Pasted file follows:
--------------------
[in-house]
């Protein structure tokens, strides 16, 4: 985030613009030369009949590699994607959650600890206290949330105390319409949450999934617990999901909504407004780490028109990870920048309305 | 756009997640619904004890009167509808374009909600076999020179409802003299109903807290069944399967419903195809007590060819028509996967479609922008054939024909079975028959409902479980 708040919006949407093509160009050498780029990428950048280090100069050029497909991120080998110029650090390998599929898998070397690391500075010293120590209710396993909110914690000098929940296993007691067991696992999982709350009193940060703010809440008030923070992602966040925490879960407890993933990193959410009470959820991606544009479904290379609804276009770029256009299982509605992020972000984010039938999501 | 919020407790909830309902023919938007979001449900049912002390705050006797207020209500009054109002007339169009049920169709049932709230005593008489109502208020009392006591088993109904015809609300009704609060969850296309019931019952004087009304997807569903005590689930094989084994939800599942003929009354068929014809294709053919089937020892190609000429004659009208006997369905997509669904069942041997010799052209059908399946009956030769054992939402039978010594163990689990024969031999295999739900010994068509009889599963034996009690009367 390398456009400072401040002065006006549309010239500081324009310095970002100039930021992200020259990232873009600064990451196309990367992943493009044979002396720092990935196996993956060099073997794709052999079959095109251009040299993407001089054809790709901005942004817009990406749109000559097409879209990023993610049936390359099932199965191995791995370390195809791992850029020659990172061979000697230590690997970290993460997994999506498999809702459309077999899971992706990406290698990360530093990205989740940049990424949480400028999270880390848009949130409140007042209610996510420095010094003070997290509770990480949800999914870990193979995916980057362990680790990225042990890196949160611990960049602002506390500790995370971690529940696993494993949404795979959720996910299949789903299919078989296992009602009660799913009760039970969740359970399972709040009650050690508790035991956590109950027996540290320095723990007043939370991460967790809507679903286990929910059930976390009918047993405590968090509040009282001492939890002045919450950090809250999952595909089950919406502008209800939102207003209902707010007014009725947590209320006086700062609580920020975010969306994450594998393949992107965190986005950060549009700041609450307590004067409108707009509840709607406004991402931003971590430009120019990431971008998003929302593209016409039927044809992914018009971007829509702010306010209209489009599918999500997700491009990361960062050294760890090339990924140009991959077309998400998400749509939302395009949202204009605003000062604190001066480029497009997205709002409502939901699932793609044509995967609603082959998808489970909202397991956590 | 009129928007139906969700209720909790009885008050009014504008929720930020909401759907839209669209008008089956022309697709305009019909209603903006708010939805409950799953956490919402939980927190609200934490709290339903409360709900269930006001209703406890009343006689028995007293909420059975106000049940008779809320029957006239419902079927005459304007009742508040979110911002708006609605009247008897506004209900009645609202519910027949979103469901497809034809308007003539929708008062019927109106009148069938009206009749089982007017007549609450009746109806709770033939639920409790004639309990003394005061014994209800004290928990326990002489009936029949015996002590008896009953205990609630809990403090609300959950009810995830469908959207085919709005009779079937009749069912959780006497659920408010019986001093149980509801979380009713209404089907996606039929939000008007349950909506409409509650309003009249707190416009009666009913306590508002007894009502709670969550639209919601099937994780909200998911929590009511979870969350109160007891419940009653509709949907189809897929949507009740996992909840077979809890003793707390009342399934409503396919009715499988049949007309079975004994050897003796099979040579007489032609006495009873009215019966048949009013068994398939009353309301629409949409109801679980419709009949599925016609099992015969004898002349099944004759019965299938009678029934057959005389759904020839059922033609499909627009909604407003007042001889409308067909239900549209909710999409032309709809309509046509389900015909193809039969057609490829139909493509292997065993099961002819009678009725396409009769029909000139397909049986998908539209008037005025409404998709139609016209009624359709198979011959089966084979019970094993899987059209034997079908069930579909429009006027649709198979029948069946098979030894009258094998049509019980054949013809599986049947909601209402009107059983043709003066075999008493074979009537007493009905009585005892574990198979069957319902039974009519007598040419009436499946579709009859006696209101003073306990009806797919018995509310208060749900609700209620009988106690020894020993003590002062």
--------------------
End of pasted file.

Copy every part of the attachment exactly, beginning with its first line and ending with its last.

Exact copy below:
[in-house]
């Protein structure tokens, strides 16, 4: 985030613009030369009949590699994607959650600890206290949330105390319409949450999934617990999901909504407004780490028109990870920048309305 | 756009997640619904004890009167509808374009909600076999020179409802003299109903807290069944399967419903195809007590060819028509996967479609922008054939024909079975028959409902479980 708040919006949407093509160009050498780029990428950048280090100069050029497909991120080998110029650090390998599929898998070397690391500075010293120590209710396993909110914690000098929940296993007691067991696992999982709350009193940060703010809440008030923070992602966040925490879960407890993933990193959410009470959820991606544009479904290379609804276009770029256009299982509605992020972000984010039938999501 | 919020407790909830309902023919938007979001449900049912002390705050006797207020209500009054109002007339169009049920169709049932709230005593008489109502208020009392006591088993109904015809609300009704609060969850296309019931019952004087009304997807569903005590689930094989084994939800599942003929009354068929014809294709053919089937020892190609000429004659009208006997369905997509669904069942041997010799052209059908399946009956030769054992939402039978010594163990689990024969031999295999739900010994068509009889599963034996009690009367 390398456009400072401040002065006006549309010239500081324009310095970002100039930021992200020259990232873009600064990451196309990367992943493009044979002396720092990935196996993956060099073997794709052999079959095109251009040299993407001089054809790709901005942004817009990406749109000559097409879209990023993610049936390359099932199965191995791995370390195809791992850029020659990172061979000697230590690997970290993460997994999506498999809702459309077999899971992706990406290698990360530093990205989740940049990424949480400028999270880390848009949130409140007042209610996510420095010094003070997290509770990480949800999914870990193979995916980057362990680790990225042990890196949160611990960049602002506390500790995370971690529940696993494993949404795979959720996910299949789903299919078989296992009602009660799913009760039970969740359970399972709040009650050690508790035991956590109950027996540290320095723990007043939370991460967790809507679903286990929910059930976390009918047993405590968090509040009282001492939890002045919450950090809250999952595909089950919406502008209800939102207003209902707010007014009725947590209320006086700062609580920020975010969306994450594998393949992107965190986005950060549009700041609450307590004067409108707009509840709607406004991402931003971590430009120019990431971008998003929302593209016409039927044809992914018009971007829509702010306010209209489009599918999500997700491009990361960062050294760890090339990924140009991959077309998400998400749509939302395009949202204009605003000062604190001066480029497009997205709002409502939901699932793609044509995967609603082959998808489970909202397991956590 | 009129928007139906969700209720909790009885008050009014504008929720930020909401759907839209669209008008089956022309697709305009019909209603903006708010939805409950799953956490919402939980927190609200934490709290339903409360709900269930006001209703406890009343006689028995007293909420059975106000049940008779809320029957006239419902079927005459304007009742508040979110911002708006609605009247008897506004209900009645609202519910027949979103469901497809034809308007003539929708008062019927109106009148069938009206009749089982007017007549609450009746109806709770033939639920409790004639309990003394005061014994209800004290928990326990002489009936029949015996002590008896009953205990609630809990403090609300959950009810995830469908959207085919709005009779079937009749069912959780006497659920408010019986001093149980509801979380009713209404089907996606039929939000008007349950909506409409509650309003009249707190416009009666009913306590508002007894009502709670969550639209919601099937994780909200998911929590009511979870969350109160007891419940009653509709949907189809897929949507009740996992909840077979809890003793707390009342399934409503396919009715499988049949007309079975004994050897003796099979040579007489032609006495009873009215019966048949009013068994398939009353309301629409949409109801679980419709009949599925016609099992015969004898002349099944004759019965299938009678029934057959005389759904020839059922033609499909627009909604407003007042001889409308067909239900549209909710999409032309709809309509046509389900015909193809039969057609490829139909493509292997065993099961002819009678009725396409009769029909000139397909049986998908539209008037005025409404998709139609016209009624359709198979011959089966084979019970094993899987059209034997079908069930579909429009006027649709198979029948069946098979030894009258094998049509019980054949013809599986049947909601209402009107059983043709003066075999008493074979009537007493009905009585005892574990198979069957319902039974009519007598040419009436499946579709009859006696209101003073306990009806797919018995509310208060749900609700209620009988106690020894020993003590002062």